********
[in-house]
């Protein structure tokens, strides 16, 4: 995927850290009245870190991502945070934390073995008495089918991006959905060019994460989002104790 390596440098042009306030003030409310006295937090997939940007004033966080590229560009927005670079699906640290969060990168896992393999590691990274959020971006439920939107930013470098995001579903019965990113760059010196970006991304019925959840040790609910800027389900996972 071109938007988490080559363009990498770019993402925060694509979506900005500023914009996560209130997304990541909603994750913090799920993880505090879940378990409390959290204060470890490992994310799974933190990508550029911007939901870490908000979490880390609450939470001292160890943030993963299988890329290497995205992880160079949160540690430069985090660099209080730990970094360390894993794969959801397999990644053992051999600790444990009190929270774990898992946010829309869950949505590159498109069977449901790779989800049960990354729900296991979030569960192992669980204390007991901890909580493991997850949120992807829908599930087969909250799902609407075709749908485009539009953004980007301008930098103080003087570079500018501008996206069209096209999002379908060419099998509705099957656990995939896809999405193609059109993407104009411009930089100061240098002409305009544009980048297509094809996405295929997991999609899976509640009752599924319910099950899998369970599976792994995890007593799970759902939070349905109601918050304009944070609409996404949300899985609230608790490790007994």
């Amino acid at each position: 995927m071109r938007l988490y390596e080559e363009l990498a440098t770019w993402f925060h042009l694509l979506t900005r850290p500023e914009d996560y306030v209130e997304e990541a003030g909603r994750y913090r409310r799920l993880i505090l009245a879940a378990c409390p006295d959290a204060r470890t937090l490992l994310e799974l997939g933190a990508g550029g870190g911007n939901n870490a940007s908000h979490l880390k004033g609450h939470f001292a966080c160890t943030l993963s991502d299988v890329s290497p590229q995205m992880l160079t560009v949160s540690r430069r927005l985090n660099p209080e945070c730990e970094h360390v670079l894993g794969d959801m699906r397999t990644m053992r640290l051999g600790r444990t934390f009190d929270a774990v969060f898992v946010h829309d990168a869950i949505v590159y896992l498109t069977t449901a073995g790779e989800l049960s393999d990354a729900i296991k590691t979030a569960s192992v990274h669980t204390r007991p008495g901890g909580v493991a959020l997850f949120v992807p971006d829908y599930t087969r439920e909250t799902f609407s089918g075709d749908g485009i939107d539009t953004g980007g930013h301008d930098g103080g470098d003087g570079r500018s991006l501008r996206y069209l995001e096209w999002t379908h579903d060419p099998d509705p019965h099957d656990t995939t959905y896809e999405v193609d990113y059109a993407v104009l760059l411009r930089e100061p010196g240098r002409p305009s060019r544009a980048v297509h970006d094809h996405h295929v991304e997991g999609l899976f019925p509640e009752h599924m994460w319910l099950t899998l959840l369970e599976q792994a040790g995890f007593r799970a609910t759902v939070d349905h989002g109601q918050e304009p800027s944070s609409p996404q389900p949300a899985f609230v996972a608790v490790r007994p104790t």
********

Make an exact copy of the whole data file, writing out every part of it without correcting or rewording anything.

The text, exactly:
[in-house]
């Protein structure tokens, strides 16, 4: 995927850290009245870190991502945070934390073995008495089918991006959905060019994460989002104790 390596440098042009306030003030409310006295937090997939940007004033966080590229560009927005670079699906640290969060990168896992393999590691990274959020971006439920939107930013470098995001579903019965990113760059010196970006991304019925959840040790609910800027389900996972 071109938007988490080559363009990498770019993402925060694509979506900005500023914009996560209130997304990541909603994750913090799920993880505090879940378990409390959290204060470890490992994310799974933190990508550029911007939901870490908000979490880390609450939470001292160890943030993963299988890329290497995205992880160079949160540690430069985090660099209080730990970094360390894993794969959801397999990644053992051999600790444990009190929270774990898992946010829309869950949505590159498109069977449901790779989800049960990354729900296991979030569960192992669980204390007991901890909580493991997850949120992807829908599930087969909250799902609407075709749908485009539009953004980007301008930098103080003087570079500018501008996206069209096209999002379908060419099998509705099957656990995939896809999405193609059109993407104009411009930089100061240098002409305009544009980048297509094809996405295929997991999609899976509640009752599924319910099950899998369970599976792994995890007593799970759902939070349905109601918050304009944070609409996404949300899985609230608790490790007994």
């Amino acid at each position: 995927m071109r938007l988490y390596e080559e363009l990498a440098t770019w993402f925060h042009l694509l979506t900005r850290p500023e914009d996560y306030v209130e997304e990541a003030g909603r994750y913090r409310r799920l993880i505090l009245a879940a378990c409390p006295d959290a204060r470890t937090l490992l994310e799974l997939g933190a990508g550029g870190g911007n939901n870490a940007s908000h979490l880390k004033g609450h939470f001292a966080c160890t943030l993963s991502d299988v890329s290497p590229q995205m992880l160079t560009v949160s540690r430069r927005l985090n660099p209080e945070c730990e970094h360390v670079l894993g794969d959801m699906r397999t990644m053992r640290l051999g600790r444990t934390f009190d929270a774990v969060f898992v946010h829309d990168a869950i949505v590159y896992l498109t069977t449901a073995g790779e989800l049960s393999d990354a729900i296991k590691t979030a569960s192992v990274h669980t204390r007991p008495g901890g909580v493991a959020l997850f949120v992807p971006d829908y599930t087969r439920e909250t799902f609407s089918g075709d749908g485009i939107d539009t953004g980007g930013h301008d930098g103080g470098d003087g570079r500018s991006l501008r996206y069209l995001e096209w999002t379908h579903d060419p099998d509705p019965h099957d656990t995939t959905y896809e999405v193609d990113y059109a993407v104009l760059l411009r930089e100061p010196g240098r002409p305009s060019r544009a980048v297509h970006d094809h996405h295929v991304e997991g999609l899976f019925p509640e009752h599924m994460w319910l099950t899998l959840l369970e599976q792994a040790g995890f007593r799970a609910t759902v939070d349905h989002g109601q918050e304009p800027s944070s609409p996404q389900p949300a899985f609230v996972a608790v490790r007994p104790t």